Video: Top terrorist killed in Iraq

updated 9/27/2005 8:19:47 PM ET 2005-09-28T00:19:47

Iraqi and U.S. forces claimed a major blow against one of the country’s deadliest insurgent groups Tuesday, saying they killed the No. 2 leader of al-Qaida in Iraq who masterminded a brutal escalation in suicide bombings that claimed nearly 700 lives in Baghdad since April.

The attacks also wounded 1,500 in the capital, according to an Associated Press tally.

Despite the reported success, a suicide attacker blew himself up in a police recruitment center in the town of Baqouba, north of the capital, killing nine people. In Baghdad, gunmen killed four policemen. At least 66 people, including four U.S. forces, have been killed in attacks since Sunday.

But the week’s death toll could have been far higher: U.S. Marines intercepted a suicide bomber who had succeeded in driving his explosives-packed vehicle into the capital’s heavily fortified Green Zone and reached within a mile of the U.S. Embassy.

The discovery raised concerns about security in the zone, where U.S. and Iraqi government buildings and residences are located. A U.S. military spokesman said the driver of the car was arrested and the military later detonated the vehicle.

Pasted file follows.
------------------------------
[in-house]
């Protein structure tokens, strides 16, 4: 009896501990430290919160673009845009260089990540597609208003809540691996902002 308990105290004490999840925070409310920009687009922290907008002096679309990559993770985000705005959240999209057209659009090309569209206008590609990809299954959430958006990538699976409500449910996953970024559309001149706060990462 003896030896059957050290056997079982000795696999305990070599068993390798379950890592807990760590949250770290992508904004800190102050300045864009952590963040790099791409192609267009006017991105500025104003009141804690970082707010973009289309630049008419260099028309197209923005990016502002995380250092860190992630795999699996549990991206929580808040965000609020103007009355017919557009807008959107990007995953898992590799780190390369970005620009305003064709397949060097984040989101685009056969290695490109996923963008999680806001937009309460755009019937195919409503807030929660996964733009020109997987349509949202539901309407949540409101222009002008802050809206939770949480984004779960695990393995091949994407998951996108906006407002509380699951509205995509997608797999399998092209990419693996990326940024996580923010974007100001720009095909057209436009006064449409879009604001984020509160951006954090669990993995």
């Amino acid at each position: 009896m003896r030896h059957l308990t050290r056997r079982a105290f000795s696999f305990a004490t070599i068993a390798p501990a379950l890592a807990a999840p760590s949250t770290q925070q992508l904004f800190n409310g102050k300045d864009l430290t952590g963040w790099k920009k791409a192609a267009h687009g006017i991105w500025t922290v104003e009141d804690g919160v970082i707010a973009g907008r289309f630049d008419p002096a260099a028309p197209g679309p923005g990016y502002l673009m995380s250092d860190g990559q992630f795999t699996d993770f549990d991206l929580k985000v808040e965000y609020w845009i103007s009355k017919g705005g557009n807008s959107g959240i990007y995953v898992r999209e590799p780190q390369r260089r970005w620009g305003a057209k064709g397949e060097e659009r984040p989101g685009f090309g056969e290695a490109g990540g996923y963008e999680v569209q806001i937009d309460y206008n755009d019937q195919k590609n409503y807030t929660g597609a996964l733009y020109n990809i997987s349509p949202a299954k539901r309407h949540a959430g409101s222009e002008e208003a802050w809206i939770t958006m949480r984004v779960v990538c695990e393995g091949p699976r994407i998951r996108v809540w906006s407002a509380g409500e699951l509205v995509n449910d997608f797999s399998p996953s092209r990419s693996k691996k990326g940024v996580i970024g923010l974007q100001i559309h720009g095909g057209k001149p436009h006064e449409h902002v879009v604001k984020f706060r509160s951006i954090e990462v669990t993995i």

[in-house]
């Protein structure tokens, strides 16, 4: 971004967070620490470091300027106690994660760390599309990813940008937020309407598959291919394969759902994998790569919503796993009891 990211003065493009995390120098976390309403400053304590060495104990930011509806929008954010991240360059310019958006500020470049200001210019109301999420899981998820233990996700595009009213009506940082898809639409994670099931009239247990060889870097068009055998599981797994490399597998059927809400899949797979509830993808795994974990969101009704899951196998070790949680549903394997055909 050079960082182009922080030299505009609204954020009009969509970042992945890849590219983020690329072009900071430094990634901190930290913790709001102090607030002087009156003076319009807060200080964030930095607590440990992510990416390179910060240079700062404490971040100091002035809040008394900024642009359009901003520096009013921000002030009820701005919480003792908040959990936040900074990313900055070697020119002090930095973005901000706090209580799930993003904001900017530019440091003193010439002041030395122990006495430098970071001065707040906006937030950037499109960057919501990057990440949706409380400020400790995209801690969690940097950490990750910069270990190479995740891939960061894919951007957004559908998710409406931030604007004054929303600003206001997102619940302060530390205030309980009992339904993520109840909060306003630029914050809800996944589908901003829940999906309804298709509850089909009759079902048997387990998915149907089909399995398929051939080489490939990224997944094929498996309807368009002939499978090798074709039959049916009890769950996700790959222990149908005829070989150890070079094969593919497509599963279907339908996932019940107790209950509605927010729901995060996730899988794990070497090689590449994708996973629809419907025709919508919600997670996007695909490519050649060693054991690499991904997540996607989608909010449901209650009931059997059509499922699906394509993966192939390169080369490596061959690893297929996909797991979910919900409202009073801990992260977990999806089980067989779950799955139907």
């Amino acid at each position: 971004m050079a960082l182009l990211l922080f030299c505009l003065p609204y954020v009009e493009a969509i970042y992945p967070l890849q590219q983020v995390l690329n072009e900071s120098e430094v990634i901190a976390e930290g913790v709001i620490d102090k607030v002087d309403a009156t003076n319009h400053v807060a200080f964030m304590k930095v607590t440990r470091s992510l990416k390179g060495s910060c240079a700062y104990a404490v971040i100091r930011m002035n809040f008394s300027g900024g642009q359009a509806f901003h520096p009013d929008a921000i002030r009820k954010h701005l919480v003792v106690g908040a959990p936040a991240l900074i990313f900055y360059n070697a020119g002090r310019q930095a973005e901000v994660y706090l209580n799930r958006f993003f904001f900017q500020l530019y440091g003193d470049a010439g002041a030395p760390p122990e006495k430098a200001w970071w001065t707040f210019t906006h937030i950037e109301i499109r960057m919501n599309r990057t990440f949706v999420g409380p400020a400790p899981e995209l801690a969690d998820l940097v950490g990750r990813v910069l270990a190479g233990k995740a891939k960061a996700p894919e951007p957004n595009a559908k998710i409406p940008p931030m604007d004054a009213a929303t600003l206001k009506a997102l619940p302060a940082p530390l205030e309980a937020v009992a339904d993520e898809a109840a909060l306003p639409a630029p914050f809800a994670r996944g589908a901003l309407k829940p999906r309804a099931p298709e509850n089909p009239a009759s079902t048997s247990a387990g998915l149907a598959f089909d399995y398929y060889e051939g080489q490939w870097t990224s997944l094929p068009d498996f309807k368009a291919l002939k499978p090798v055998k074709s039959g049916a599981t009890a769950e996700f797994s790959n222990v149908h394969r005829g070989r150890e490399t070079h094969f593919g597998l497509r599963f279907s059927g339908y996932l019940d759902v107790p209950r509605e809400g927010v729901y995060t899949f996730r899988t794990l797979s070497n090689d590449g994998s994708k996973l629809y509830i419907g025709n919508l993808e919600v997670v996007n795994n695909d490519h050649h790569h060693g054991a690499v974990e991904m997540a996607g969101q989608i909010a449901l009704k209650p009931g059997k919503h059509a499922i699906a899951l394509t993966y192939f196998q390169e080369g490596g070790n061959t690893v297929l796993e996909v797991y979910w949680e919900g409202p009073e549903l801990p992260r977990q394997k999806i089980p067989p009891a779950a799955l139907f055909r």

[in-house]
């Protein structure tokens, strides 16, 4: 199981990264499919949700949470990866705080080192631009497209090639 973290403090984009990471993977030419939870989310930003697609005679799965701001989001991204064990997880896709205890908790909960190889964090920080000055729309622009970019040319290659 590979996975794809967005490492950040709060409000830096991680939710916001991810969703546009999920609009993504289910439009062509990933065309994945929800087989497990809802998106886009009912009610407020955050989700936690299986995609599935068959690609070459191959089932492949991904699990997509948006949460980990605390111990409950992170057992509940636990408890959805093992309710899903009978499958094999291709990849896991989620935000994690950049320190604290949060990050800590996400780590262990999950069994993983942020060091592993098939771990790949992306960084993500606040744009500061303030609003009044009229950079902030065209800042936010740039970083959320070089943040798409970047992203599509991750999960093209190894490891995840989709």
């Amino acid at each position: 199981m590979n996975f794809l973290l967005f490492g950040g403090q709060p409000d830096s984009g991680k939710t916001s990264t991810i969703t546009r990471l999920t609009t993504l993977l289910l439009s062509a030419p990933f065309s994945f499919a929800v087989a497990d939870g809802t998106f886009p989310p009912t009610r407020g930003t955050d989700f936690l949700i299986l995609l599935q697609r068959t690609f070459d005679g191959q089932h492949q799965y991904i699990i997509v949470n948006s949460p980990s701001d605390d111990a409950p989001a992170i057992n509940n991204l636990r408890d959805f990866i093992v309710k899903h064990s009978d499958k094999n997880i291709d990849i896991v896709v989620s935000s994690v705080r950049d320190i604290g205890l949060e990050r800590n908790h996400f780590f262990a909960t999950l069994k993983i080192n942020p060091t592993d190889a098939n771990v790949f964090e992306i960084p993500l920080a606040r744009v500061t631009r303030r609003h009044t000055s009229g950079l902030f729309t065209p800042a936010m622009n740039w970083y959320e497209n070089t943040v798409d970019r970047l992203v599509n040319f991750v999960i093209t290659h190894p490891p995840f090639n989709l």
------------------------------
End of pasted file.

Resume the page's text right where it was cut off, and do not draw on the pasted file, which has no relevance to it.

The driver was caught at a checkpoint on a road within the zone leading to the embassy, close to the home of Iraqi Vice President Ghazi al-Yawer, a security official said, speaking on condition of anonymity because of the sensitivity of the information.

In southern Iraq, police found the badly decomposed bodies of 22 Iraqi men who had been shot to death and dumped in a field, many of them bound and blindfolded, said Police Lt. Othman al-Lami of the Wasit provincial police. He said the victims appeared to have been killed more than a month ago but their identities were not known. The district — northeast of Kut, about 100 miles southeast of Baghdad — is mostly Shiite.

Abu Azzam killed in gunbattle
The al-Qaida in Iraq No. 2, Abdullah Abu Azzam, was killed in a gunbattle that broke out when he opened fire on troops raiding his hide out in a high-rise apartment building in southeast Baghdad before dawn Sunday, Lt. Col. Steve Boylan, a U.S. military spokesman, told AP.

Al-Qaida in Iraq issued an Internet statement denying Abu Azzam was the group’s deputy leader, calling him “one of al-Qaida’s many soldiers” and “the leader of one its battalions operating in Baghdad.” It confirmed the raid but said it was not certain yet whether he was killed.

U.S. and Iraqi officials said Abu Azzam led al-Qaida’s operations in Baghdad, personally planning a stepped-up wave of suicide bombings that hit the capital since April, U.S. and Iraqi officials said. They said he also controlled financing for foreign fighters who entered Iraq to join the insurgency.

If true, that would make him responsible for some of the more brutal attacks seen in Baghdad. According to an AP tally, 698 people have been killed and 1,579 have been wounded since April 1 in suicide attacks in the capital.